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Covid19 has forced us to think about building a remote working culture
We are all working from home now. Whether we like it or not, this will be the new normal. Emergencies have a unique ability to fast-forward culture. Until last year, experts believed that within a decade, 90 percent of companies will be remote-first and globally distributed. The coronavirus crisis is likely to shrink that timeline.
WordPress CEO Matt Mullenweg is a pioneer in building a remote-first, distributed work company. His hypothesis was that talent is equally distributed around the world but opportunities are not. To bridge the talent-opportunity gap, he made a conscious choice to hire the first 20 employees without meeting them. Essentially anyone could apply if they could get the work done. It was designed keeping millennials and digital nomads in mind. Today, Automattic, WordPress’s parent company, has close to 1000 employees in 67 countries.
Despite the success of WordPress and a few other distributed work companies, there is a huge debate about the merits and shortcomings of remote work. In 2014, Stanford professor Nicholas Bloom co-authored a paper ‘Does Working from Home Work? Evidence from a Chinese Experiment,’ which suggested that remote workers are 13 percent more productive than their office-going counterparts. But work entails more than just being productive. We need cross-pollination of ideas, lateral thinking and creativity in working groups.
Thoughtfully designed workspaces propel serendipitous meetings. Steve Jobs designed the office of Pixar Animation Studios to have a massive open atrium where people who do not usually work together would bump into one another and strike up conversations. Such conversations produced some of the most pathbreaking products, first at Pixar and then at Apple. Remote workers tend to have a slight disadvantage when it comes to collaboration, creativity and building on others’ ideas. Their productivity gains may even be neutralised by their collaboration disadvantage. That is why an ideal distributed work culture combines elements of both.
Building productive remote workspaces
How can organisations build such a culture? Through five steps, some of which could also help you work more effectively during the ongoing lockdown.
First, communicate goals clearly. There is a huge difference between goals and tasks. While we should set a few clear goals that can be tracked, we tend to fritter our day away conducting tasks that give us the illusion of being busy. To build a remote-first culture, we need to have clear goals and ensure that everyone understands their unique contribution towards shaping them.
Second, document everything. When people work remotely, there is no hallway conversation and water-cooler chatter. We need to communicate our thought processes and ideas succinctly so that people in different time zones can build on our work. Mullenwag explains that this process of documentation also helps as organisations scale and new people join.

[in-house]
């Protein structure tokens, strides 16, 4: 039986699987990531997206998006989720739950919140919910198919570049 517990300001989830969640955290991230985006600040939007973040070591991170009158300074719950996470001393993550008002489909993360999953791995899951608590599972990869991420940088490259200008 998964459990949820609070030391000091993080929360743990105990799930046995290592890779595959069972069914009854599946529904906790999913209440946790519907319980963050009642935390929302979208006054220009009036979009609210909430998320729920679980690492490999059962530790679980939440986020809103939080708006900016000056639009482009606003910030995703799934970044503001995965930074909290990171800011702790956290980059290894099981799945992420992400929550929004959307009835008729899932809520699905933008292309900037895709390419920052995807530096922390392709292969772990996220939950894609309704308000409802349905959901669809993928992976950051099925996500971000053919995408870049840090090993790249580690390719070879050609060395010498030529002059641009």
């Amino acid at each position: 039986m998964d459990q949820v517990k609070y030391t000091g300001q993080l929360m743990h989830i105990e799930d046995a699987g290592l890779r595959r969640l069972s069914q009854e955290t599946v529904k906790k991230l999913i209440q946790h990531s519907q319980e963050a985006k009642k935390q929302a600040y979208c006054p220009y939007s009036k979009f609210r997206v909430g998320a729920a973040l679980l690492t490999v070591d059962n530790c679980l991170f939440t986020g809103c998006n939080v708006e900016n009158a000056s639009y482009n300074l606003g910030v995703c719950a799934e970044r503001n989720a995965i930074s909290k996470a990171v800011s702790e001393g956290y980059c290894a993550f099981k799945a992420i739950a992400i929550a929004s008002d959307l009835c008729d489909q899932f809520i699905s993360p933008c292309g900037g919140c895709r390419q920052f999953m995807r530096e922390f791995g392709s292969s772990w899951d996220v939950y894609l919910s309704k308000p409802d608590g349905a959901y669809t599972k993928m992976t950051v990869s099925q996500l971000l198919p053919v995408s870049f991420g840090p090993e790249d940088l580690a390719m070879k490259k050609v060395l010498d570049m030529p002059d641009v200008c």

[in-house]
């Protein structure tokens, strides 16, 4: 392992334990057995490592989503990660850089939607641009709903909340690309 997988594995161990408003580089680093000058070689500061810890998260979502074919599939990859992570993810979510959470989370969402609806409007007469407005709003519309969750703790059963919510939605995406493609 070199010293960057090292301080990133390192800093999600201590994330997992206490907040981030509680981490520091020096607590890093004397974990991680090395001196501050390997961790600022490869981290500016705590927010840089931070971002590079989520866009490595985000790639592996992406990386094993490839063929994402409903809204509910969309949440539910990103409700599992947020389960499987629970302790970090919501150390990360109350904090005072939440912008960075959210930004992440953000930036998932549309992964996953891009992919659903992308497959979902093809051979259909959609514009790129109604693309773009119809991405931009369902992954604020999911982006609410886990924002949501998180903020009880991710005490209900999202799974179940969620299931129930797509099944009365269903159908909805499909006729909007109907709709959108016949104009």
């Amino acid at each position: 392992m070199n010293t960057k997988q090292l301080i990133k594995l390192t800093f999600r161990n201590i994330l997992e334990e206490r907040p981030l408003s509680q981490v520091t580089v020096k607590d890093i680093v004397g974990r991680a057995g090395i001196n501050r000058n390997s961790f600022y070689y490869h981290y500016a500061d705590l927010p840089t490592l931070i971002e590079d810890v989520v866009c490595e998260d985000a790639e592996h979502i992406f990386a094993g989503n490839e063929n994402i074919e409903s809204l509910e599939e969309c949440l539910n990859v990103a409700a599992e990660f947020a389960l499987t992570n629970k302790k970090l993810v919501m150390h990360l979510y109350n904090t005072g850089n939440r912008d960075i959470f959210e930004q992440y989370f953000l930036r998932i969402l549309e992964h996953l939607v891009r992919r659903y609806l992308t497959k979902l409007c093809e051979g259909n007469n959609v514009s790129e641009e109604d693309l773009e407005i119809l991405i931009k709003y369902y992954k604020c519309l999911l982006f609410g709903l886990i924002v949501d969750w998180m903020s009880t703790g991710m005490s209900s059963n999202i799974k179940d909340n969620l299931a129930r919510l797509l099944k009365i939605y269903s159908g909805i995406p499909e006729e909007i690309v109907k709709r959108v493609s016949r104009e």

Third, learn to write effectively. Internet humour has been off the charts during this coronavirus crisis. A recent favourite of mine was the New Yorker cartoon “Those meetings really could have been emails.” Learning to write clearly and creating a culture where people share fully formed thoughts will go a long way towards optimising everyone’s time. Abusing instant messaging by interrupting someone else’s work must be avoided as companies adopt a remote-first outlook.
Fourth, schedule unstructured social time. The office is not just a place where work gets done. It offers a platform for social connections and friendships. Distributed work companies need to figure out a way to replicate this online. Mullenweg’s WordPress accomplishes this by creating short bursts of offline experiences, followed by a series of agenda-free online hangouts with peers.
Fifth, incentivise working remotely. Renting an office is far more expensive than paying employees to work where they like. That said, cost is not the only motivator. Incentivising remote work is also a way of expressing trust in employees.
Making remote work meaningful
Autonomy, mastery and purpose are three integral components of intrinsic motivation and meaningful work.
Autonomy is our innate desire to be self-directed, but the extent of autonomy depends upon the kind of person we are. Some of us thrive in anarchy and some need direction to function. Thinking about where you stand on the spectrum is critical. Remote work will augment autonomy at an individual level. How we use that autonomy is up to us.
The second component is mastery. Typically we get better with deliberate feedback from peers and coaches. While offline settings are typically considered more conducive for feedback and personal development, evidence suggests that with the right incentives we can replicate it in the online world.
The last factor is purpose. We all want our work to contribute to something larger than us. Voltaire was right when he said that work spares us from three evils—boredom, vice, and need. But he did not live in the age of AI. In the digital era, if work doesn’t add meaning to our lives, it will cease to exist.
The Covid-19 crisis is a great opportunity to evaluate what matters to us and why. Once we are clear about the larger impact of our work, we will figure out how to make the most out of any scenario, remote or otherwise.
Utkarsh Amitabh (ORF)
12 May 2020